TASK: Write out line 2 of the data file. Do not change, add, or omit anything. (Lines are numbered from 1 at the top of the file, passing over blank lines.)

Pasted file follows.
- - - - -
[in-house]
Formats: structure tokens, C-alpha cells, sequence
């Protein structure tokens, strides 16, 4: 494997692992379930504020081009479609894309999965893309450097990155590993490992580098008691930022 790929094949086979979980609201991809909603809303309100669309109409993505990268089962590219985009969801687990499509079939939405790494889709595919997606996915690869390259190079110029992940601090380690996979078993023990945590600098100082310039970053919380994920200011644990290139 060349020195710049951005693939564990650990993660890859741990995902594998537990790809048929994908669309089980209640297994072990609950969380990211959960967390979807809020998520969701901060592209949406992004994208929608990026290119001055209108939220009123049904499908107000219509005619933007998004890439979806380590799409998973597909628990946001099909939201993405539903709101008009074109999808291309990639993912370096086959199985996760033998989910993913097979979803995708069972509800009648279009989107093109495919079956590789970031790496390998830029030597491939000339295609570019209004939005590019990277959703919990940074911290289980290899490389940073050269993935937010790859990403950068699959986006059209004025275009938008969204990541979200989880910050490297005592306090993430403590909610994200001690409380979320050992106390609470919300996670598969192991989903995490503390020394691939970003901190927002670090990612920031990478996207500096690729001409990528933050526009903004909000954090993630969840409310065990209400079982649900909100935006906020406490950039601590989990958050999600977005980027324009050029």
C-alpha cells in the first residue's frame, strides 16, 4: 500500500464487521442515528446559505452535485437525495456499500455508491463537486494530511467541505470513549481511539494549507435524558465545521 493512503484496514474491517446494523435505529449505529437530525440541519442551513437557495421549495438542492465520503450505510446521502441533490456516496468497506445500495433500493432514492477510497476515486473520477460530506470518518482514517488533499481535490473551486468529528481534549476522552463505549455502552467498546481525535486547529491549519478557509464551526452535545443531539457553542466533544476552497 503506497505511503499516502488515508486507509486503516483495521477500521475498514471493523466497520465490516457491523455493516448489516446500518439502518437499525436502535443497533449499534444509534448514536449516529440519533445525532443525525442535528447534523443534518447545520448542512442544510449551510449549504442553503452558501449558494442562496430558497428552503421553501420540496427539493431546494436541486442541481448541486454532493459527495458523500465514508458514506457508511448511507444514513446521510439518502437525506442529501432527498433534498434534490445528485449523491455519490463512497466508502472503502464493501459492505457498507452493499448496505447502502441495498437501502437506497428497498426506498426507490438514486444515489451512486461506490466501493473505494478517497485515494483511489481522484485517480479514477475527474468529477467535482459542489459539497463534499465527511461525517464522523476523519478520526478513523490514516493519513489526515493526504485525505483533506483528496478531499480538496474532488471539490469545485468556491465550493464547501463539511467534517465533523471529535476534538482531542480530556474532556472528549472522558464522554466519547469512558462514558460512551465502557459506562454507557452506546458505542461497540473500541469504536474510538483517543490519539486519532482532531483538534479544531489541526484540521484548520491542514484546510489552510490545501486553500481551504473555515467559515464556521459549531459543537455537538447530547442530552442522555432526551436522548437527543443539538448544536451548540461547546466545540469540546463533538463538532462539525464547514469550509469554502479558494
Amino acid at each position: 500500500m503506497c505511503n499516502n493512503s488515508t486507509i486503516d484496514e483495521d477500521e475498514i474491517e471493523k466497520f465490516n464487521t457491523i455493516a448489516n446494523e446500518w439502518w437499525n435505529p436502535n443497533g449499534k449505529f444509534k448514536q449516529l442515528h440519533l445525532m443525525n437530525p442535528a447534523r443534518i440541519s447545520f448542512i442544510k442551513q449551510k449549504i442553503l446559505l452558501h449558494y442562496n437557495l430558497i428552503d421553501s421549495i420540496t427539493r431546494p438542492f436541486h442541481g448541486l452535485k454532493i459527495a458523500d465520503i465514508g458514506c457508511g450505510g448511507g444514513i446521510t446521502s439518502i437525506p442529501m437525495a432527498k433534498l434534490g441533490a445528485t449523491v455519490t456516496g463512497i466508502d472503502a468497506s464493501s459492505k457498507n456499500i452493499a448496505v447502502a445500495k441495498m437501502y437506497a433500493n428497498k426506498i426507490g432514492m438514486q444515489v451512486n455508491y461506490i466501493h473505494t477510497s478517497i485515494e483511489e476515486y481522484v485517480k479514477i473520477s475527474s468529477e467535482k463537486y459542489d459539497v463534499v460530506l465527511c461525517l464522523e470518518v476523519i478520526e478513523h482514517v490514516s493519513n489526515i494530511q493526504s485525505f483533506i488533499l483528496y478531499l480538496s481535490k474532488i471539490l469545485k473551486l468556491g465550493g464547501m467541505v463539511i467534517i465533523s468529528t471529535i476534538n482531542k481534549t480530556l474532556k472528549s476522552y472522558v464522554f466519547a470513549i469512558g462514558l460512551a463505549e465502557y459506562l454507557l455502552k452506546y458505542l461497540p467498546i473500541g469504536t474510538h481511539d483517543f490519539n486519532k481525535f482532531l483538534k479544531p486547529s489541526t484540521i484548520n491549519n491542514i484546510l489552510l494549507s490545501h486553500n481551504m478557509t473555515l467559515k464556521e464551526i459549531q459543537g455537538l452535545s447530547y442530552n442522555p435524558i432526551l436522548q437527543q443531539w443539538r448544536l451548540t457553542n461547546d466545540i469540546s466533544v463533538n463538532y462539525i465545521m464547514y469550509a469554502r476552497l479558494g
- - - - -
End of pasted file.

Formats: structure tokens, C-alpha cells, sequence